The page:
Our home and native land!
True patriot love in all thy sons command
The words quoted above are the first stanza of “O Canada”, which Parliament declared to be our official national anthem, thirty-three years ago today. (1)
It had been used as an unofficial national anthem since 1927, the Diamond Jubilee of Confederation.In elementary school we began each school day with the singing of O Canada, and closed each day with the royal anthem, “God Save the Queen”. I have quoted the words as they were when I learned them as a child. Parliament may have subsequently revised them. (2)
The last five words of the third verse have been the subject of much controversy in recent decades. (3) It is the first three words of the same verse, however, that I wish to make the launching pad for our discussion today.
In these words, the “patriot love” which Canada is said to command in all her sons is described as being “true”. “True patriot love” is quite a verbal construction. It takes one of the Platonic transcendentals, (4) and a civil virtue, (5) and ascribes them to the highest of the three Christian virtues. (6) The resulting concept must surely be worthy of our contemplation.
What better way could there be, therefore, to celebrate our country on its national holiday, than by remembering examples of Canadian “true patriot love”?
For our first example, we must look back to the eighteenth century.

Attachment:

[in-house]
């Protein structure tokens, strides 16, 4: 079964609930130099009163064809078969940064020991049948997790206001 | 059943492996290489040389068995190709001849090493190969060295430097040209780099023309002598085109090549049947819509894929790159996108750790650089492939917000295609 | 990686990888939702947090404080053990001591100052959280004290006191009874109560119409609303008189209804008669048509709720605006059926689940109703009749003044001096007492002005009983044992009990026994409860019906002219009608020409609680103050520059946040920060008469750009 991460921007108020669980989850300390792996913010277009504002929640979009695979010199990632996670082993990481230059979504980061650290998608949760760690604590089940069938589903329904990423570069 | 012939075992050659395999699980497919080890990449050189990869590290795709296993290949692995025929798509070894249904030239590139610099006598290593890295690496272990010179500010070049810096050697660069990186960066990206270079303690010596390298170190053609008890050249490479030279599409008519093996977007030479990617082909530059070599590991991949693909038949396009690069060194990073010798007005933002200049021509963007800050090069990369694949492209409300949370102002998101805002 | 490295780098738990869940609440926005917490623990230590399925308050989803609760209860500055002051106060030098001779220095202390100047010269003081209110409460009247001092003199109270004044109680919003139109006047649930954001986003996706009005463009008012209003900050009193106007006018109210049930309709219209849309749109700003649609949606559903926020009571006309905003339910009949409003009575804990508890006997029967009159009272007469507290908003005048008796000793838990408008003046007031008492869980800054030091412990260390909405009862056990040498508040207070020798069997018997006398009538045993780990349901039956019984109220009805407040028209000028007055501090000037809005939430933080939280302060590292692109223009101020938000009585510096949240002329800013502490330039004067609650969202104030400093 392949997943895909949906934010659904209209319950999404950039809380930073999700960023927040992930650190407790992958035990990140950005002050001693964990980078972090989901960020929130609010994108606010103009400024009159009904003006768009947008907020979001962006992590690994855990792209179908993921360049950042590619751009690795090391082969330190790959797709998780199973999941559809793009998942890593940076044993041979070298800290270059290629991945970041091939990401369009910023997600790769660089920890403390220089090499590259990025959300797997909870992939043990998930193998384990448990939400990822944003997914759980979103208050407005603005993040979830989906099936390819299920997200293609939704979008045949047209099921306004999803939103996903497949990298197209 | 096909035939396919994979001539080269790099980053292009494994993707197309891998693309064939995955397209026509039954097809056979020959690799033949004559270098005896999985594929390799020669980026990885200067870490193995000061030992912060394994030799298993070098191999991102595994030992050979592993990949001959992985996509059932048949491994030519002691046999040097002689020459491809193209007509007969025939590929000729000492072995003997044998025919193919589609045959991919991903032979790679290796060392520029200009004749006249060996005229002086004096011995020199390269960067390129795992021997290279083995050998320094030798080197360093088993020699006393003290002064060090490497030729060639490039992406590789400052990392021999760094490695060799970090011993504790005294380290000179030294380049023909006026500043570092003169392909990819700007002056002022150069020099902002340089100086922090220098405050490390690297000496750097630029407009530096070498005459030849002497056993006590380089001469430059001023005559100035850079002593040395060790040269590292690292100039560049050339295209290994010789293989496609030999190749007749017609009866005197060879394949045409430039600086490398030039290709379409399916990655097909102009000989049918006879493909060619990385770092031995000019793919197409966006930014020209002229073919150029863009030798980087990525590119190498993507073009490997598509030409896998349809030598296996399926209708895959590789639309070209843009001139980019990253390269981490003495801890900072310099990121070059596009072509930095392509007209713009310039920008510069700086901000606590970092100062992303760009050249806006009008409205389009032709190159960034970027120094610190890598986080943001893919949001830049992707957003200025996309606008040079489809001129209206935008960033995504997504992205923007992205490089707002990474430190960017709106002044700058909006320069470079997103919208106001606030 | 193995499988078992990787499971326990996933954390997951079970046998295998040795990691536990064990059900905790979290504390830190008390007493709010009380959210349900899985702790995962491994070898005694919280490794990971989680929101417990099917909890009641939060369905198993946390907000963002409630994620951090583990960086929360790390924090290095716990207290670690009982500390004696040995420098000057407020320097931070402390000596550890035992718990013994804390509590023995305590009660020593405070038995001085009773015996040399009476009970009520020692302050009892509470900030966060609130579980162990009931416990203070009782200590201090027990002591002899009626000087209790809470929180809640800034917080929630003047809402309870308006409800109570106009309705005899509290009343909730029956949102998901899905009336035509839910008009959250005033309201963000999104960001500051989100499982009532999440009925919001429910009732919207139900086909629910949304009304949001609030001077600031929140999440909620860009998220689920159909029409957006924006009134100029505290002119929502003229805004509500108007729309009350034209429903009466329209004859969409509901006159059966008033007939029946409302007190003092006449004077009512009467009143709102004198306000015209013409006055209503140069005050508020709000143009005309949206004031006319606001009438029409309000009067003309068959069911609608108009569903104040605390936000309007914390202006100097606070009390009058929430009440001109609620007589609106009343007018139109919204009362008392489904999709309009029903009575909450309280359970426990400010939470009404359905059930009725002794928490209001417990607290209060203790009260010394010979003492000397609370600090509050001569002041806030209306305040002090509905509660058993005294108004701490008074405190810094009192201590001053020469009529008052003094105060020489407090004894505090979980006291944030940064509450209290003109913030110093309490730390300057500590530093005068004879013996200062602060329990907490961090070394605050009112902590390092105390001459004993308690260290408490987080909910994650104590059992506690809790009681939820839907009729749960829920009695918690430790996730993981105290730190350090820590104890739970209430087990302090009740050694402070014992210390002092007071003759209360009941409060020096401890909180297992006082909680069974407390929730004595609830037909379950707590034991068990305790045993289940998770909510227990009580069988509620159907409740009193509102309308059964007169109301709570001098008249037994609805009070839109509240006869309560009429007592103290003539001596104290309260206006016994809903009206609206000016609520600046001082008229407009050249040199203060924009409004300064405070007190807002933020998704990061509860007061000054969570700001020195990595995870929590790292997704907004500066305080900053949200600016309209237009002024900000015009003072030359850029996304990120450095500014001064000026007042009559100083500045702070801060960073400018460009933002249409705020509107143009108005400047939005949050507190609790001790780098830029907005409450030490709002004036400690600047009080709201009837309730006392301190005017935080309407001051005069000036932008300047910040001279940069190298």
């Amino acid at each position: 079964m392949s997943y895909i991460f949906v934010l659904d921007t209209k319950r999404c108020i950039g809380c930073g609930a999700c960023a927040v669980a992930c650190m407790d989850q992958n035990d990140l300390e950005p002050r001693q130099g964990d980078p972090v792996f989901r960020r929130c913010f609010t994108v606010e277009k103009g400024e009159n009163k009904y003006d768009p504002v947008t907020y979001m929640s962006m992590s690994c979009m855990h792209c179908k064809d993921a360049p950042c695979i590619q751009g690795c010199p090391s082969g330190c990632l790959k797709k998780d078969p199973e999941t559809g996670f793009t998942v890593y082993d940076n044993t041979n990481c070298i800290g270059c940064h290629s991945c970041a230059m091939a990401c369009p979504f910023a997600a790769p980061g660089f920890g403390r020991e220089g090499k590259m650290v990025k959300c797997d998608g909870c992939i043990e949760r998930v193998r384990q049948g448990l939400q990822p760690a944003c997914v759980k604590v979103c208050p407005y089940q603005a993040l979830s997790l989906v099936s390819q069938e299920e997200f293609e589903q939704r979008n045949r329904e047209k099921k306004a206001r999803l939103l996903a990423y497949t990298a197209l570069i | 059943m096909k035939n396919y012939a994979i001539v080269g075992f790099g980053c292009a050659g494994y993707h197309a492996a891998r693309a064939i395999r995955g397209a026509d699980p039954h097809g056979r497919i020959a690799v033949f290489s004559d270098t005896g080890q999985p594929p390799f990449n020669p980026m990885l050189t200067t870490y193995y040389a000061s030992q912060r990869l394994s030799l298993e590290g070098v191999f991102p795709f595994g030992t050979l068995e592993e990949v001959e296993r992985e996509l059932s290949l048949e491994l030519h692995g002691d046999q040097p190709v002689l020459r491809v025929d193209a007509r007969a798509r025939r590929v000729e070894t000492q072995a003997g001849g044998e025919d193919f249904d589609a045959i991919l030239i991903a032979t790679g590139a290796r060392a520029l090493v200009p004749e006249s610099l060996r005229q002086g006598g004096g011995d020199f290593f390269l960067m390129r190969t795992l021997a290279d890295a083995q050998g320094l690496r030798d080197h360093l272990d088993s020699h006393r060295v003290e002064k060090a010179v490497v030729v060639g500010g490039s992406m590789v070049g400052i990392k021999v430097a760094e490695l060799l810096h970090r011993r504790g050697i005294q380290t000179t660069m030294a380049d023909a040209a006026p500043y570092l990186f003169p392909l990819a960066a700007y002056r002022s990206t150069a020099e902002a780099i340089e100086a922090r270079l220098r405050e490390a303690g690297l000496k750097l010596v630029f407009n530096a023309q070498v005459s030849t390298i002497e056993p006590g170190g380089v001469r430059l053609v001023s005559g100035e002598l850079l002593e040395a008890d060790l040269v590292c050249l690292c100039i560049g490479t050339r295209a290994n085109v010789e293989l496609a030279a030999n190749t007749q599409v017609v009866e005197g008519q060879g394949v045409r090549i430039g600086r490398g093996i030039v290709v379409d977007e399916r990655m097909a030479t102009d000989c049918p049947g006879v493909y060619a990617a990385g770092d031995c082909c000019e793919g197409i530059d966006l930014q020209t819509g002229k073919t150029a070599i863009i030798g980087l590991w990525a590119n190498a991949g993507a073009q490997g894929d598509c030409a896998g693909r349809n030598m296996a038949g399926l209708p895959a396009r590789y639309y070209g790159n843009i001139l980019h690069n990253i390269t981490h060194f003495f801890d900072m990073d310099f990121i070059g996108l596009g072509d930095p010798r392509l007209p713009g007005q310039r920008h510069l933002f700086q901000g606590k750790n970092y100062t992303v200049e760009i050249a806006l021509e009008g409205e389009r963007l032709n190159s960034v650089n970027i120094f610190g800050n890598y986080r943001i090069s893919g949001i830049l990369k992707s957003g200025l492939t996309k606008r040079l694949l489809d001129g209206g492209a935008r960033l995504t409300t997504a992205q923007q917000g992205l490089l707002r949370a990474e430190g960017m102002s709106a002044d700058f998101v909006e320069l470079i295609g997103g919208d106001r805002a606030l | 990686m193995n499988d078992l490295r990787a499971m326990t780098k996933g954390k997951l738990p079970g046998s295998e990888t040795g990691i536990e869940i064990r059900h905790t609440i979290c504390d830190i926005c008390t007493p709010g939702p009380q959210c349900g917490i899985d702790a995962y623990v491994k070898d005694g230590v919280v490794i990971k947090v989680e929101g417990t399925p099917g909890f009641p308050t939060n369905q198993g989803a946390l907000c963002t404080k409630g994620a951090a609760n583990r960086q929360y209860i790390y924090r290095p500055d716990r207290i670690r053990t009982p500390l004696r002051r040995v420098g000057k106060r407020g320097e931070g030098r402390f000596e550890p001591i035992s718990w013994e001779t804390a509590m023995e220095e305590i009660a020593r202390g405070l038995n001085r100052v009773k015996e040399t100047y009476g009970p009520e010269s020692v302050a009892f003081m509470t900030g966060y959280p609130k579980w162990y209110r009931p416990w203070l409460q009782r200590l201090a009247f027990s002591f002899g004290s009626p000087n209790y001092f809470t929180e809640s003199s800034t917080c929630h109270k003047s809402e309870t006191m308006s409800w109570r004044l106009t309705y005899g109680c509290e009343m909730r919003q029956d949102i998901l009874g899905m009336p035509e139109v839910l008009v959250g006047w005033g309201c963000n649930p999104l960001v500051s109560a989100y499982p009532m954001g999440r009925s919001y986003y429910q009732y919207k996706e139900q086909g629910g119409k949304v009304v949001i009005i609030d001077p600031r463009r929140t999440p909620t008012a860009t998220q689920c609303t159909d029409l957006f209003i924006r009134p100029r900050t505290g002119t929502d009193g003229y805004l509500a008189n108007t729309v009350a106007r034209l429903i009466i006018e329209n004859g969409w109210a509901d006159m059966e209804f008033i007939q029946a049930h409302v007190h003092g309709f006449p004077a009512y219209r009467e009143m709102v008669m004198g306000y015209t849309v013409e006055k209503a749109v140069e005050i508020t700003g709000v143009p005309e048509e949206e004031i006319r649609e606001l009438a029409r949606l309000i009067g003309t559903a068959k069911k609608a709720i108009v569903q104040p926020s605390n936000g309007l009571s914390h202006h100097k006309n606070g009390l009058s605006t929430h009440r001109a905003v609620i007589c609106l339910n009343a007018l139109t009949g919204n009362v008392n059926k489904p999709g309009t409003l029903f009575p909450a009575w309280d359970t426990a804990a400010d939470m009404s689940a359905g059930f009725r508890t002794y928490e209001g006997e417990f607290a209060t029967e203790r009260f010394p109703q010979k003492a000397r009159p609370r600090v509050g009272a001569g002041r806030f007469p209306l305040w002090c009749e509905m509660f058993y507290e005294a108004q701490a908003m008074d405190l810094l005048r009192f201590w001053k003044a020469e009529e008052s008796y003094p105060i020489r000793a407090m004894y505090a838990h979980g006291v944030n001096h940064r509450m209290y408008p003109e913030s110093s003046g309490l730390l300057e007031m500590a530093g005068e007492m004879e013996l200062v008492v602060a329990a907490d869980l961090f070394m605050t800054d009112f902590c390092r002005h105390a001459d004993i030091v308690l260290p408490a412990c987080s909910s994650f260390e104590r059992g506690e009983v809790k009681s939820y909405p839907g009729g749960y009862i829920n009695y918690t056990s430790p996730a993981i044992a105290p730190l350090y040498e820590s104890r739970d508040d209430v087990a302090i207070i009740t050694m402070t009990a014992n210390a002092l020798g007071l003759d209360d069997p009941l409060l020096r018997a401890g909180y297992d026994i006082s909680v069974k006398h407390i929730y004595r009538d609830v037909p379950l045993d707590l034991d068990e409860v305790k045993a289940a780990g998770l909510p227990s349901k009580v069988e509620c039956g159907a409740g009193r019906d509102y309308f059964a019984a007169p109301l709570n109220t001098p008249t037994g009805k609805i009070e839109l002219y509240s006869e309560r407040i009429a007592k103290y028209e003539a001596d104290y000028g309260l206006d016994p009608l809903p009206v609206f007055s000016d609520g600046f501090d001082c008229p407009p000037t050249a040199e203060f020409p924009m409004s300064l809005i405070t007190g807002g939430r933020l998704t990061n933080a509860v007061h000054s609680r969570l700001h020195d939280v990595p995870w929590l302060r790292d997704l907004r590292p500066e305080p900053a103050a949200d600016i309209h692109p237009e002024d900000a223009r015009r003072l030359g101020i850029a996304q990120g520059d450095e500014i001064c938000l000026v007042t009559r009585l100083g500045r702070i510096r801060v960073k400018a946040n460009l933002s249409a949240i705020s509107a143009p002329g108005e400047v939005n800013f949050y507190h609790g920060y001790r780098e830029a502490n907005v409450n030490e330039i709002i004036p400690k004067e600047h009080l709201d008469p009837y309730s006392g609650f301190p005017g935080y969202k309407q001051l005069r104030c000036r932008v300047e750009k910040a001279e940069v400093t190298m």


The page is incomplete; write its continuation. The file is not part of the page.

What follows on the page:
“How is that possible?” you might ask. “Canada was founded in the nineteenth century. How could there possible be an example of Canadian ‘true patriot love’ in the eighteenth century?”
One of the great and interesting things about our country, the Dominion of Canada, is that her roots go back further than July 1st, 1867, the day she became a country. The same thing could be said about our neighbour, the American republic. No competent American historian would claim that American history began with the signing of the Constitution of the United States of America or even with the Declaration of Independence. The period from the establishment of the Jamestown and Plymouth Bay Colonies in the seventeenth century to the Declaration of Independence in the eighteenth century is an essential part of the history of how the United States was established and founded. So the history of the settlements that were confederated into the Dominion of Canada starting with the initial four provinces in 1867 is an essential part of the history of Canada.